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For those that know me well, I’m a proud papa to three young goats aged 8, 6 and 4.
My beloved is also in the education ranks (we met in Montreal through our B.Ed program at McGill University) so our goats have little choice in the matter of an all-education smorgasbord upbringing.
The goats may end up demented, but that’s another story.
This past Sunday, around 3:30pm in the afternoon, the 8 year-old cracks open a formal learning asset (a book on science experiments) and shouts,
“Hey Cate, let’s do an experiment.”
Cate is the precocious 4 year-old.
Claire, the 8 year-old, skims the book and lands on an experiment entitled “swirly colours”. Prior to this point, she had actively engaged Cate in the selection process by reading out the various options and asking for her opinion.
As the two of them select “swirly colours”, Claire reads out the instructions with specific clarity and precision. Cate, eyes dutiful glued to the science book, starts listing out the ‘ingredients’ necessary for the experiment to be successful.
They proceed to gather the tools and ingredients and set out to embark on the experiment itself.
So far, if you’re keeping track, we have a formal learning asset (the book) being used in the learning cycle. We also have an older student coaching/mentoring the younger student with inclusion, engagement and affirmation. (informal learning, in my opinion)
And now, things get even more interesting.
Claire blurts out,
“we need to film this and take pictures”.
I, somewhat flabbergasted, continue to watch as the scenario unfolds.
Throughout the experiment, Claire snaps photos and records several videos. Cate at this point is observing, asking questions, and assisting as necessary. Claire continues to coach Cate, providing feedback and answers as necessary.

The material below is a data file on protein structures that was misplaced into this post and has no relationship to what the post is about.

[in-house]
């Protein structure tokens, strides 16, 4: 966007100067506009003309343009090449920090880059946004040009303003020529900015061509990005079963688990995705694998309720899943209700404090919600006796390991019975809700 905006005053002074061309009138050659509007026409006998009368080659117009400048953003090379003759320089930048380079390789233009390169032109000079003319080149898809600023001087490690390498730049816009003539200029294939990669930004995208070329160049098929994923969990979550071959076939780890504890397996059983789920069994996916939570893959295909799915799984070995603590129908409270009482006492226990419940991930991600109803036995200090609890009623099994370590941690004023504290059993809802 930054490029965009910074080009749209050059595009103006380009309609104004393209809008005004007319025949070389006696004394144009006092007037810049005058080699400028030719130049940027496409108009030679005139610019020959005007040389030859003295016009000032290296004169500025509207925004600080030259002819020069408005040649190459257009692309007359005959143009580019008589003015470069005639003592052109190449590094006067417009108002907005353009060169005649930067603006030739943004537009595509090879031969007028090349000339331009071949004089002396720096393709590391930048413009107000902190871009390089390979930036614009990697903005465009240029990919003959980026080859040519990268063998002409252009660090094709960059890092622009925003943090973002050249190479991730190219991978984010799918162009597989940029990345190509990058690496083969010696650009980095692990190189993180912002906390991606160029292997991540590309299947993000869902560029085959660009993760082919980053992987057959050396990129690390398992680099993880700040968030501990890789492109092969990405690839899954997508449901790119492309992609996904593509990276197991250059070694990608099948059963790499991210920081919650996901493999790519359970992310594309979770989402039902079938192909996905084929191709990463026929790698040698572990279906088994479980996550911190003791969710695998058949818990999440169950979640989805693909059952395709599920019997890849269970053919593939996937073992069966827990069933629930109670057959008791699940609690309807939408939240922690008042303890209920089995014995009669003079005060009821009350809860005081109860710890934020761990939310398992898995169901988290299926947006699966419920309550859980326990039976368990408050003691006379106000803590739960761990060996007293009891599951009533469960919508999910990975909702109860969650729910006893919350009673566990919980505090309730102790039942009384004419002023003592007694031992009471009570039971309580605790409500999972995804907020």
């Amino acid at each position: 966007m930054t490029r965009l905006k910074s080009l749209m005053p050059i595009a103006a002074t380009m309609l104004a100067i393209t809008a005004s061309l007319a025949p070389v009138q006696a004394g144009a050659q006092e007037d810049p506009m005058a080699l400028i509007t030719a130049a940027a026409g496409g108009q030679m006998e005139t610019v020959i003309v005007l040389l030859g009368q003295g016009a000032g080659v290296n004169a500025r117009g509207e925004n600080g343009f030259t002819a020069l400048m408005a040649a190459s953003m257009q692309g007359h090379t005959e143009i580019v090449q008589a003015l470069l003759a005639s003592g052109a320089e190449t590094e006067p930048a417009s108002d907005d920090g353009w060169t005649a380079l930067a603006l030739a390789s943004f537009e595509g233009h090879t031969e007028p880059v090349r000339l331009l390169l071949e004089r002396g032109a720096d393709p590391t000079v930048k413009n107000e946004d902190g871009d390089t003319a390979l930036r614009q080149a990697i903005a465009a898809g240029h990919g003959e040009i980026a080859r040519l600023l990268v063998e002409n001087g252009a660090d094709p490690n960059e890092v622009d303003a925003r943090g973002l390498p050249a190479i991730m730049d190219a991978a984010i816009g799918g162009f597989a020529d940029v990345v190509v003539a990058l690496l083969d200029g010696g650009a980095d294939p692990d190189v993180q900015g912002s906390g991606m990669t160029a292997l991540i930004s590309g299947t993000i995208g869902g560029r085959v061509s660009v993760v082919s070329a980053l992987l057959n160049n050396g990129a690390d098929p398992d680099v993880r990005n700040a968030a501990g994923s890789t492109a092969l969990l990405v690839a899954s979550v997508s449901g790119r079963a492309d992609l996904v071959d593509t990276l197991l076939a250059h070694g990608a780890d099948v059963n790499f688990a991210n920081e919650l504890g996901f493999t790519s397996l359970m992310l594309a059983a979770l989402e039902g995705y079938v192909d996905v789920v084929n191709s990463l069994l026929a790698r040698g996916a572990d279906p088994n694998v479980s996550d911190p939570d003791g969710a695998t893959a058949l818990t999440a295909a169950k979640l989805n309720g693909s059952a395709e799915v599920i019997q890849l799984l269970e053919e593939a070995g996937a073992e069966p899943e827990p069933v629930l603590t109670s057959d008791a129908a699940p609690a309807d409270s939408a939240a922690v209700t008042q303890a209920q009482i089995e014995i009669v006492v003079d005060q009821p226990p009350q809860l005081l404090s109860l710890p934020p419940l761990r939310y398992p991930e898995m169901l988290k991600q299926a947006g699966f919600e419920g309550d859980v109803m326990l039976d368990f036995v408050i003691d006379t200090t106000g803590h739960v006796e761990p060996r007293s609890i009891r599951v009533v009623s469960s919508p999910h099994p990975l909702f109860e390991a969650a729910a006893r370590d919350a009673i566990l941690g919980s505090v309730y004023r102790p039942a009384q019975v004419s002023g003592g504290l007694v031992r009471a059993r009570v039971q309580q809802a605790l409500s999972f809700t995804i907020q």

The “swirly colours” experiment concludes, to great success. At this point, obviously the natural next step for an 8 year-old crops up.
“Daddy, I’m going to blog about this now. Can you help me add the videos?” she asked me.
I’m not making this up.
So, over at www.clairepontefract.com, the 8 year-old documents the experiment via her blog, adds a few photos, and I assist her in publishing one of the videos and attach it to her post.
I ask Claire,
“why do you want to publish your experiment to your blog?”
“Because it’s fun to share, and maybe somebody will comment on it.”
And yes, someone already has.
In summary, we’ve seen a formal learning asset (the book) become the catalyst for a holistic formal-informal-social learning outcome, where the 8 year-old has learned, coached, included and shared … all the while being transparent, whilst utilizing experiential learning concepts throughout.
All in all, this took 60 minutes.
That is, it doesn’t take much to enable this type of learning culture in any organization, be it K-12, Higher Ed or the Corporate World.
Take a minute to congratulate Claire and Cate on their feat, and the post by leaving a comment. The girls will be over the moon.
And what was the 6 year-old doing during the experiment? He thought it would be a good idea to design and develop his own Stanley Cup.